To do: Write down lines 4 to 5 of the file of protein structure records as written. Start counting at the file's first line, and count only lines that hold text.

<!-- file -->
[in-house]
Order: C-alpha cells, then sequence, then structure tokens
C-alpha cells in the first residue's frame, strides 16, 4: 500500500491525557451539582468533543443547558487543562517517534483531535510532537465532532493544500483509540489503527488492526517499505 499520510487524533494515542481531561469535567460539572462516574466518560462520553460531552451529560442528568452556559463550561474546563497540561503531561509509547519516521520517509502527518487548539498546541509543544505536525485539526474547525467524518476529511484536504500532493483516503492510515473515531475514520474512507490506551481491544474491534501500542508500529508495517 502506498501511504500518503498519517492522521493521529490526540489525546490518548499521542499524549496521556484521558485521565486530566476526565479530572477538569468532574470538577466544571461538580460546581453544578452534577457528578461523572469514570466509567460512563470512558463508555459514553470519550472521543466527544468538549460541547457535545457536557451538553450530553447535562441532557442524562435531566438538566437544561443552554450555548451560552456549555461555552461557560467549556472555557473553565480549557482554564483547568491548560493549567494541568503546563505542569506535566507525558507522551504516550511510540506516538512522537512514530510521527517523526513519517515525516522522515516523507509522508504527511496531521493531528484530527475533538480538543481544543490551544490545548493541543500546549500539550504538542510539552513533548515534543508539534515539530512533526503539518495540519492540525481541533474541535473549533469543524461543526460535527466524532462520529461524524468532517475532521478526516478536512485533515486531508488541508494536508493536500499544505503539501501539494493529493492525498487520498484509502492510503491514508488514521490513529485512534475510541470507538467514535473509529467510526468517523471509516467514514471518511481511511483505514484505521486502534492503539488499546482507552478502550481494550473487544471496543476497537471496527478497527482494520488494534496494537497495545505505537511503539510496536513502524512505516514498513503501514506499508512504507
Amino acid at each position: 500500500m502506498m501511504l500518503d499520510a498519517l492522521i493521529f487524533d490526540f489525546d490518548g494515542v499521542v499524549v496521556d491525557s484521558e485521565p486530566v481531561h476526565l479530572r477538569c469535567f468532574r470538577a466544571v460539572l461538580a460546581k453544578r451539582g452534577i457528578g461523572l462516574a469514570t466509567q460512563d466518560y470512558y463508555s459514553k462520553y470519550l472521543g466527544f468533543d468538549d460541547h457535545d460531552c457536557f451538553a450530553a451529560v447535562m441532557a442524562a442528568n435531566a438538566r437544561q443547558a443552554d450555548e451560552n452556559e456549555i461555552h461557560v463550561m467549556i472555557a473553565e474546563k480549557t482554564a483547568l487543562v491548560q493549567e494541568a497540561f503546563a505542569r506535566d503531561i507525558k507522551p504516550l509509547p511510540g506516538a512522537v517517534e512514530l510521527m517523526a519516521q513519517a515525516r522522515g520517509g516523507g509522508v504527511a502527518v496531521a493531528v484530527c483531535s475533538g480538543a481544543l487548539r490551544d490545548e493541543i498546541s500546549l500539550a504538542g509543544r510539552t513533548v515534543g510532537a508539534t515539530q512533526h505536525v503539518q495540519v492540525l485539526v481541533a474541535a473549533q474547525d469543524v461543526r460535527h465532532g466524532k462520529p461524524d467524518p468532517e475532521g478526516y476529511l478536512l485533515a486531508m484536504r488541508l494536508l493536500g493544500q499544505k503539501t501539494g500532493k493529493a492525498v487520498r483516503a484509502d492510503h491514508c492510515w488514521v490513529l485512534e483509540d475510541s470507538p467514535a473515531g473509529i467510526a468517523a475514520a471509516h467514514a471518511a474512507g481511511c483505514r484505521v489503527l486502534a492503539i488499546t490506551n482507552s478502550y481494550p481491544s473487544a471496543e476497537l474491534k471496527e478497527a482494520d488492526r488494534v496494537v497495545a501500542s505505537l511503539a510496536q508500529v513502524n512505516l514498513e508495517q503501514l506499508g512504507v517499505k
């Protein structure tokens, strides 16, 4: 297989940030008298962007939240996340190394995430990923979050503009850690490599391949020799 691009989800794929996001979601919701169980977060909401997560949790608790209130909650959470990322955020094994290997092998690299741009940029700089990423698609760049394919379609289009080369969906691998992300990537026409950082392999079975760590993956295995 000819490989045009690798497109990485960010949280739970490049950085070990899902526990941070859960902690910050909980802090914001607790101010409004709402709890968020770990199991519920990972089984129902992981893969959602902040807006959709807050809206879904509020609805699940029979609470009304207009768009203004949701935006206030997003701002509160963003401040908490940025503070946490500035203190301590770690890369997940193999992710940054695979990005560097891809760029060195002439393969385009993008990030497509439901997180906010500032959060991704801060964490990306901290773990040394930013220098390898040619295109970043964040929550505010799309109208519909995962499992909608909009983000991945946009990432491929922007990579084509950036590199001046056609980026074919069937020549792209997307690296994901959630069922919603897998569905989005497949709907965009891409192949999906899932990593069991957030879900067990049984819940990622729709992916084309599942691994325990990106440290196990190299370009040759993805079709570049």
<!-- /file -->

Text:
Amino acid at each position: 500500500m502506498m501511504l500518503d499520510a498519517l492522521i493521529f487524533d490526540f489525546d490518548g494515542v499521542v499524549v496521556d491525557s484521558e485521565p486530566v481531561h476526565l479530572r477538569c469535567f468532574r470538577a466544571v460539572l461538580a460546581k453544578r451539582g452534577i457528578g461523572l462516574a469514570t466509567q460512563d466518560y470512558y463508555s459514553k462520553y470519550l472521543g466527544f468533543d468538549d460541547h457535545d460531552c457536557f451538553a450530553a451529560v447535562m441532557a442524562a442528568n435531566a438538566r437544561q443547558a443552554d450555548e451560552n452556559e456549555i461555552h461557560v463550561m467549556i472555557a473553565e474546563k480549557t482554564a483547568l487543562v491548560q493549567e494541568a497540561f503546563a505542569r506535566d503531561i507525558k507522551p504516550l509509547p511510540g506516538a512522537v517517534e512514530l510521527m517523526a519516521q513519517a515525516r522522515g520517509g516523507g509522508v504527511a502527518v496531521a493531528v484530527c483531535s475533538g480538543a481544543l487548539r490551544d490545548e493541543i498546541s500546549l500539550a504538542g509543544r510539552t513533548v515534543g510532537a508539534t515539530q512533526h505536525v503539518q495540519v492540525l485539526v481541533a474541535a473549533q474547525d469543524v461543526r460535527h465532532g466524532k462520529p461524524d467524518p468532517e475532521g478526516y476529511l478536512l485533515a486531508m484536504r488541508l494536508l493536500g493544500q499544505k503539501t501539494g500532493k493529493a492525498v487520498r483516503a484509502d492510503h491514508c492510515w488514521v490513529l485512534e483509540d475510541s470507538p467514535a473515531g473509529i467510526a468517523a475514520a471509516h467514514a471518511a474512507g481511511c483505514r484505521v489503527l486502534a492503539i488499546t490506551n482507552s478502550y481494550p481491544s473487544a471496543e476497537l474491534k471496527e478497527a482494520d488492526r488494534v496494537v497495545a501500542s505505537l511503539a510496536q508500529v513502524n512505516l514498513e508495517q503501514l506499508g512504507v517499505k
């Protein structure tokens, strides 16, 4: 297989940030008298962007939240996340190394995430990923979050503009850690490599391949020799 691009989800794929996001979601919701169980977060909401997560949790608790209130909650959470990322955020094994290997092998690299741009940029700089990423698609760049394919379609289009080369969906691998992300990537026409950082392999079975760590993956295995 000819490989045009690798497109990485960010949280739970490049950085070990899902526990941070859960902690910050909980802090914001607790101010409004709402709890968020770990199991519920990972089984129902992981893969959602902040807006959709807050809206879904509020609805699940029979609470009304207009768009203004949701935006206030997003701002509160963003401040908490940025503070946490500035203190301590770690890369997940193999992710940054695979990005560097891809760029060195002439393969385009993008990030497509439901997180906010500032959060991704801060964490990306901290773990040394930013220098390898040619295109970043964040929550505010799309109208519909995962499992909608909009983000991945946009990432491929922007990579084509950036590199001046056609980026074919069937020549792209997307690296994901959630069922919603897998569905989005497949709907965009891409192949999906899932990593069991957030879900067990049984819940990622729709992916084309599942691994325990990106440290196990190299370009040759993805079709570049």